For the first time in their history, the University of Nebraska-Lincoln Soil Judging Team earned third place overall at the National Collegiate Soils Contest, this year hosted April 14 to 19 at California Polytechnic State University in San Luis Obispo, California.
The team, made up of students from the School of Natural Resources and the Department of Agronomy and Horticulture, also walked away with a first-place group finish, beating out the 25 other collegiate teams, and Samantha Teten, a senior agronomy major, placed 10th out of 101 competitors in the individual competition.
“There is nothing better for learning about soils than getting this experience in the field,” said Judith Turk, team co-coach and pedologist with the Conservation and Survey Division at SNR. “Soil judging gives students a chance to see firsthand the amazing variability of soil across the U.S. I am so proud of their accomplishments!”
Co-coach Rebecca Young, assistant professor of practice in agronomy and horticulture, echoed that sentiment. “The team put a lot of time and effort into practicing and learning about the soils throughout the semester, and their determination to finish strong this year really showed,” she said, adding that the seniors on the team got to round out their time as soil judgers on a high note.
The 14 teammates had four days to prepare for competition, utilizing practice pits to become familiar with the soils and landscape of California. On competition day, they had to correctly identify, evaluate, classify and describe five soil profiles in previously unseen soil pits and also rate the area for land use.
The results were welcome. The team has earned medal positions only twice during nationals since their inception in 1983: once in 2013 in the individual contest, when Craig Teten, Samantha’s brother, earned third place; and once in 2015 when they placed third in the team contest and ninth overall.
For Turk and Young, this year’s performance puts a first-place win in sight in the near future.
“I guess I’m a little competitive,” Turk said, “because I’d really like to see UNL earn first place someday and take home the big trophy. We were just 10 points behind the top team this time, so we are almost there!”
Turk said the team had a couple of advantages going into the competition this year. University financial support ― from SNR, AgroHort, the College of Agriculture and Natural Resources and the Institute of Agriculture and Natural Resources ― meant the entire team competed instead of just the top four individuals; this allowed her and Young to identify each students’ strengths and assign competition tasks based on those skills.
“We did a have one major disadvantage, which was that Becky had to cancel her plans to attend the contest due to a family emergency,” Turk said.
But the students stepped up to plug the gap. In addition to competing, they helped drive competition vans; plan meals; conduct head counts; make decisions about group judging assignments; and manage social media (Didn’t know the team had a Facebook page? Follow it here.).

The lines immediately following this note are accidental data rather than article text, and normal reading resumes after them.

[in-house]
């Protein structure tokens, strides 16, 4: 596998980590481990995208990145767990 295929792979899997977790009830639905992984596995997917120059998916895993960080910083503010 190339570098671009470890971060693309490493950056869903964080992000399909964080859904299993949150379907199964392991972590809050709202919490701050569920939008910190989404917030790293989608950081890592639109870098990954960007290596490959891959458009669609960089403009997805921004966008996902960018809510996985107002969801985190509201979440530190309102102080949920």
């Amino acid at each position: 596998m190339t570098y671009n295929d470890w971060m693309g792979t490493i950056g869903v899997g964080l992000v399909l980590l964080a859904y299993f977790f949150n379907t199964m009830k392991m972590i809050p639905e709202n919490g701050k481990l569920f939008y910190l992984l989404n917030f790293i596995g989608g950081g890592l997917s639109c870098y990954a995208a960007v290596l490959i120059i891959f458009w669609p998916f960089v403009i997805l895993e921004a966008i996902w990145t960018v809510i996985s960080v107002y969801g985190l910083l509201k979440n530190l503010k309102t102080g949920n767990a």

“Co-curricular activities such as the UNL Soil Judging team not only augment student knowledge about soils at the landscape level, but also help build leadership, team work, and collaboration,” said Martha Mamo, department head of agronomy and horticulture.
“Our UNL Soil judging team is a group of dedicated students who showed on a national stage real grit,” added John Carroll, SNR director, “and their success is a testament to coaches Judy and Becky.”
The team is not reveling overmuch in the glory they deserve. Instead, they’re already looking to the fall and the next regional competition, to be hosted in Nebraska. They’re hoping for another win and another national competition. And maybe a bigger trophy.
This year’s team included: Aldi Airori, Katie Boden, Michael Darling, Riley Hackbart, Cadence Hernandez, Levi McKercher, Marisa Mika, Ema Muslic, Bryan Petersen, Rebekah Simmons, and Nicole Strand, all of SNR; Clare Wilton, of the Teaching, Learning & Teacher Education department; and Kolby Grint and Teten, of agronomy and horticulture.
Petersen, Strand, Teten and Grint competed in the individual contest based on scores achieved during the practice runs, as well as on their performance at regionals in Fall 2018. All students competed in the group competition.
To join the team, students must enroll in NRES 279: Soil Evaluation, a one-credit class offered each fall semester. Students can take the course up to three times while pursuing a degree.
The official results
The national soil judging contest has been held annually since 1961. This year’s top five finishers were: the University of Maryland, Virginia Tech, the University of Nebraska-Lincoln, North Carolina State University, and Kansas State University. Learn more or find more results.